4. MacNut thread starter macrumors Core

    MacNut

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    #4
    The problem with cutting back the tests is that younger women that might get breast cancer between 30-40 won't be treated so more younger women would die because they cut back on the tests.
     
  5. jmann macrumors 604

    jmann

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    #5
    How is the harm greater with starting testing in the 40s? I don't like this. *pushes dislike button*
     
  6. savoirfaire macrumors 6502

    savoirfaire

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    #6
    Well, going by that logic, why not screen young women who might get breast cancer between the ages of 20 and 30? If we don't screen them, more younger women would die because they cut back on the tests. What about between the ages of 10 and 20? Maybe all the 20- and 30-somethings on these forums should get PSAs and prostate exams to make sure they don't die from prostate cancer. It's obviously not as clear cut as some people are making it out to be.

    The likelihood of breast cancer increases as a woman gets older. The hard part is figuring out where the ideal cut off is.

    Sorry for not multi-quoting, but I didn't see your response. Your question is very valid. Rather that becoming a windbag, I will point you to some very recent controversy out of the UK where people were criticizing their government for not being clear enough about the risks of breast cancer screening. Those individuals and you guys here are all expressing valid concerns. It just goes to show that there are risks and benefits to EVERYTHING and there is probably no such thing as an IDEAL cut-off point for screening.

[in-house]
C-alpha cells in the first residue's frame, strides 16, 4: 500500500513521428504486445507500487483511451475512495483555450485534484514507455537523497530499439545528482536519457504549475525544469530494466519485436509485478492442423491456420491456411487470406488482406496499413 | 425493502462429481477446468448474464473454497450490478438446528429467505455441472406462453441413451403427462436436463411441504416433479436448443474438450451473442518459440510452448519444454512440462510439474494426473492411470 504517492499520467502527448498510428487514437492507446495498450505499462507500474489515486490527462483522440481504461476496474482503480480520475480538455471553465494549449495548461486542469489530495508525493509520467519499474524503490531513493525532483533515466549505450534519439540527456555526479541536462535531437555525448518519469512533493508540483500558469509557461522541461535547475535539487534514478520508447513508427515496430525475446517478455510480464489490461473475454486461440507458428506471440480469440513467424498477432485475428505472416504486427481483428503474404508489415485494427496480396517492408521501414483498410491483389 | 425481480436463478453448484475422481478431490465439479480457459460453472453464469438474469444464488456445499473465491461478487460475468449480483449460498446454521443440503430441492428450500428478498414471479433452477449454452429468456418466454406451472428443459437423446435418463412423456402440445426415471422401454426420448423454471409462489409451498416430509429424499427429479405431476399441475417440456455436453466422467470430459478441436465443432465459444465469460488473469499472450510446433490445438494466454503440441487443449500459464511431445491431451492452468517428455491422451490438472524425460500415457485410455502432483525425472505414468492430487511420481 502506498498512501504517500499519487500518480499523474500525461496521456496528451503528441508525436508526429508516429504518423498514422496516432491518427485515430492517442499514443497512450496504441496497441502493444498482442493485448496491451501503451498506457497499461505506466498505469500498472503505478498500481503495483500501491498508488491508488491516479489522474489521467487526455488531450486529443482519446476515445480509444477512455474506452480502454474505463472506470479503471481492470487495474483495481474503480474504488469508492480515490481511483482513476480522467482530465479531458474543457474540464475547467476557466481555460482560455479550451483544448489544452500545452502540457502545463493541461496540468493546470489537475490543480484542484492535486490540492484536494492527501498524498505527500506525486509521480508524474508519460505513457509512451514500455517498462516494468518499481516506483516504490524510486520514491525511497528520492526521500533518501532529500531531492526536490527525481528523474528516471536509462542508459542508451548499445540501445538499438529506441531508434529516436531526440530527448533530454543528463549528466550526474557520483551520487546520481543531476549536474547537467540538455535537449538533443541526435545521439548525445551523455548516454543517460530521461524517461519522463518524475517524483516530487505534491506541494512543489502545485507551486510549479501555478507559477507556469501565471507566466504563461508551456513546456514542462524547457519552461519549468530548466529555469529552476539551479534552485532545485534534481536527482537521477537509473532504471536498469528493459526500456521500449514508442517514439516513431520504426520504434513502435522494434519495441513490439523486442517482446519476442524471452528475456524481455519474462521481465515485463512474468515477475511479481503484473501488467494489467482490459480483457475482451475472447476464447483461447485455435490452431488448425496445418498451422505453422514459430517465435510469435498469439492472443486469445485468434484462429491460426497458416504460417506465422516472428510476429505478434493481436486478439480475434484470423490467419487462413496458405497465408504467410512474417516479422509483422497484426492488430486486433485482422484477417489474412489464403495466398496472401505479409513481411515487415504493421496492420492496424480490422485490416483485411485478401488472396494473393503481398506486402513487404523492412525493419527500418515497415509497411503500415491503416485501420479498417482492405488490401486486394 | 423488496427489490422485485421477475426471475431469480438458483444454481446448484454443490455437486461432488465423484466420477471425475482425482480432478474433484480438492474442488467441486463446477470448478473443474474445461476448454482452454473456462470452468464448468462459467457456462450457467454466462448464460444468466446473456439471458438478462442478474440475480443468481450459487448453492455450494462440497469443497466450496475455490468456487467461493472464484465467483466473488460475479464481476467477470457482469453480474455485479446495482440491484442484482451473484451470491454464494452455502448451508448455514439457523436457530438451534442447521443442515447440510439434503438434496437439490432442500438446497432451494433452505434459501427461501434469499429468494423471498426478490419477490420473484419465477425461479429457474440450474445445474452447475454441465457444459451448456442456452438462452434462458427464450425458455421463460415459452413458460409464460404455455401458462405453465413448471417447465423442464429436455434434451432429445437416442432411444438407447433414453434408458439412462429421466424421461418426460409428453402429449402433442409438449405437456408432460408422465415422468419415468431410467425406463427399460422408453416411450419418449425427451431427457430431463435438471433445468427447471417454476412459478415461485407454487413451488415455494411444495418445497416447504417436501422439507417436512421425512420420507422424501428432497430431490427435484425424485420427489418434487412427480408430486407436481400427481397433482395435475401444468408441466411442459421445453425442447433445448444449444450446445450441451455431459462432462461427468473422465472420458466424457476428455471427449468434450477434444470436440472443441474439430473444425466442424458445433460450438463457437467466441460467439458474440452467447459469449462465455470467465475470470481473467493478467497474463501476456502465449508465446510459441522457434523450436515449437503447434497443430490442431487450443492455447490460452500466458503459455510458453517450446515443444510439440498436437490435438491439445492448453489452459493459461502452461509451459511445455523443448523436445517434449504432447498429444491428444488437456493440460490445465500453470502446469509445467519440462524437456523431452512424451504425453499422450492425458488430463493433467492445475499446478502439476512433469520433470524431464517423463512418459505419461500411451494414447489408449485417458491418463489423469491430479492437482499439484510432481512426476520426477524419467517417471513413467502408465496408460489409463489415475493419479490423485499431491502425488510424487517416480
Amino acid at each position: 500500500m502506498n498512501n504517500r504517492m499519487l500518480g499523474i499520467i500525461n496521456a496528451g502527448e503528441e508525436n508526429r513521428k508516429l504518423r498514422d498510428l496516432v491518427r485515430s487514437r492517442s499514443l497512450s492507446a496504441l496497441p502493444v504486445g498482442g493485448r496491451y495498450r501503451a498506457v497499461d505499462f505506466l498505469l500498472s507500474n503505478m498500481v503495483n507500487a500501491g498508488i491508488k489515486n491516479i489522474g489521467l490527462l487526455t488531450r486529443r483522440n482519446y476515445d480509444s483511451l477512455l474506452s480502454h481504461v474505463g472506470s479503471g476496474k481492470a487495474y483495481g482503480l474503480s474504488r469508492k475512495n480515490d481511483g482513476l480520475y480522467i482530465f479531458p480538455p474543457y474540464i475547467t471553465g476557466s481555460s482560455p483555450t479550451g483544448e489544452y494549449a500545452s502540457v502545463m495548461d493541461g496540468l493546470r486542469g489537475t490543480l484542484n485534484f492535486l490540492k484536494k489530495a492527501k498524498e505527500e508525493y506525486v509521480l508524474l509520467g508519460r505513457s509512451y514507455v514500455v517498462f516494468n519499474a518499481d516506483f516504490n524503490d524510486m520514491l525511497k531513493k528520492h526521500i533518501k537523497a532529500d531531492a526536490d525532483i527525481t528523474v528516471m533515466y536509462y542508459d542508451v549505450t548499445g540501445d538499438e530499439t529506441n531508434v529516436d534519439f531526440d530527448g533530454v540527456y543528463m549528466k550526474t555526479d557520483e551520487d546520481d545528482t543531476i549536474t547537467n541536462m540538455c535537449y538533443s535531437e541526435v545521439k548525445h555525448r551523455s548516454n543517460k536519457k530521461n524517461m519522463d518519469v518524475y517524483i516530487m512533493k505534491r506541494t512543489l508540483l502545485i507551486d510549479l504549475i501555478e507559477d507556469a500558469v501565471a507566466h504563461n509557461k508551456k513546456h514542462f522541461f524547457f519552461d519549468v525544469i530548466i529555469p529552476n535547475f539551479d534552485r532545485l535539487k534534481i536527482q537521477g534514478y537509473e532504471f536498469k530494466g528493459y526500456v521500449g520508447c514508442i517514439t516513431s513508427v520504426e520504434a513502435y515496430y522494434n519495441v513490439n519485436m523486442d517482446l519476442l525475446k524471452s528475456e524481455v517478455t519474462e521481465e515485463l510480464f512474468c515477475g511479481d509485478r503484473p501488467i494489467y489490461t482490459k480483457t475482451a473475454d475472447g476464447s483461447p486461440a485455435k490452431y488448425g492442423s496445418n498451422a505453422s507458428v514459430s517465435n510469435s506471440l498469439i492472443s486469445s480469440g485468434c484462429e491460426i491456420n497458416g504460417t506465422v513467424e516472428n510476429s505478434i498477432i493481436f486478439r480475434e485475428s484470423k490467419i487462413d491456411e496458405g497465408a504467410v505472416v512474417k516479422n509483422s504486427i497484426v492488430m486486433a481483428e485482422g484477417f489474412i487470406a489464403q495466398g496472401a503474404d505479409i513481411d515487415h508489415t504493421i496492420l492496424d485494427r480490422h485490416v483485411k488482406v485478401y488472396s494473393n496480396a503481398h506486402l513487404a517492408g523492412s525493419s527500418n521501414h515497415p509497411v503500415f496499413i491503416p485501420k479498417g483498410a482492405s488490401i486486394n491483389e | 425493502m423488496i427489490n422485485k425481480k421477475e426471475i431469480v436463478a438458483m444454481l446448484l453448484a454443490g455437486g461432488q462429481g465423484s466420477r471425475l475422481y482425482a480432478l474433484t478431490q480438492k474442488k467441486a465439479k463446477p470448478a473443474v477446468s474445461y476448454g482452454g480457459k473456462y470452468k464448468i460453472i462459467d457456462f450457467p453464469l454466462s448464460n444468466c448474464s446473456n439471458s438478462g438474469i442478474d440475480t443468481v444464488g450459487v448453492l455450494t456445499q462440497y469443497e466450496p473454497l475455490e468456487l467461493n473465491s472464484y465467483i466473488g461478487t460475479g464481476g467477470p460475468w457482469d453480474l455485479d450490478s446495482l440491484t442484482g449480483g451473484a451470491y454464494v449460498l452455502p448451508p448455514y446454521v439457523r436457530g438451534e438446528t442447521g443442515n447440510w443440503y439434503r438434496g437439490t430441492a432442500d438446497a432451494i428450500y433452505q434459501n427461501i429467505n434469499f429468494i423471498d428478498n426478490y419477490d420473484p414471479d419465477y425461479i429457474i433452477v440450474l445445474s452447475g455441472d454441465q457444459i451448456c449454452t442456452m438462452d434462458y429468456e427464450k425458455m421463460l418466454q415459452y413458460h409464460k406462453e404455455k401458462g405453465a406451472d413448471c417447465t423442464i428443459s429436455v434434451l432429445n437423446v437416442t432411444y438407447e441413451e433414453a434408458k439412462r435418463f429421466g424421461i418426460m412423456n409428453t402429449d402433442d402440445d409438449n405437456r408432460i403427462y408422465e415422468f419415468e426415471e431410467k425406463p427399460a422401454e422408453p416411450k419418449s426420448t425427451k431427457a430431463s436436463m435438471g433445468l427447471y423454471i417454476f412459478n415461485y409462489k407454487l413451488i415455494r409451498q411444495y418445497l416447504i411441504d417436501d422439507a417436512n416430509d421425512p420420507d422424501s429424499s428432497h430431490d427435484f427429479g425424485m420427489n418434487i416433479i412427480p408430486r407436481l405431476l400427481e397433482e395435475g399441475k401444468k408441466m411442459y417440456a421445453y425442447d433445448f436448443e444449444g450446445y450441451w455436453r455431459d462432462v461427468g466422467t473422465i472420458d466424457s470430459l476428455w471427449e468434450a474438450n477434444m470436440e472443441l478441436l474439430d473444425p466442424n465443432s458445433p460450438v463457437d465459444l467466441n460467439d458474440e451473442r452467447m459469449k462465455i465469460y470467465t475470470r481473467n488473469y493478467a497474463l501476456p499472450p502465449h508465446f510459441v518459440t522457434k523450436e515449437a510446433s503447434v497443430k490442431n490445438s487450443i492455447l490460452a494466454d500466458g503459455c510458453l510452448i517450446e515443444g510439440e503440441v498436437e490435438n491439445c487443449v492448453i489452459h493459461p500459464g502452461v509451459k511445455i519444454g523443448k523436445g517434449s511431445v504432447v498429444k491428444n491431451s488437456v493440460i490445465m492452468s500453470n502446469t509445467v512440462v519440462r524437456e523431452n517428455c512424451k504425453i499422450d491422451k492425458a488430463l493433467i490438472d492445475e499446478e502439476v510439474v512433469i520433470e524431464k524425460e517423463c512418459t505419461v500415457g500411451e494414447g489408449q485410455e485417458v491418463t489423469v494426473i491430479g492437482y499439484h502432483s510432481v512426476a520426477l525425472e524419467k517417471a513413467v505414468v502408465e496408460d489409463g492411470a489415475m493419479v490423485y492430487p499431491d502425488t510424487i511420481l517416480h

7. MacNut thread starter macrumors Core

    MacNut

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    #7
    If the system we have now is working fine why change it. We are trying to improve healthcare in this country not make it worse.
     
  8. savoirfaire macrumors 6502

    savoirfaire

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    #8
    Is the system we have now working fine? Is there no room for improvement? Is trying to reduce the amount of unnecessary radiation exposure, unnecessary surgery, and unnecessary chemotherapy in women who are at lower risk the same as making healthcare worse? Don't just read the headlines - it is still recommended that young women who have risk factors such as a family history of breast cancer undergo screening. They just increased the cut-off at which they recommend screening for ALL women.

    Again, the concern that there will be cases of breast cancer missed in younger women is a valid one, but try not to pass judgment before learning the data on which the recommendations are being made.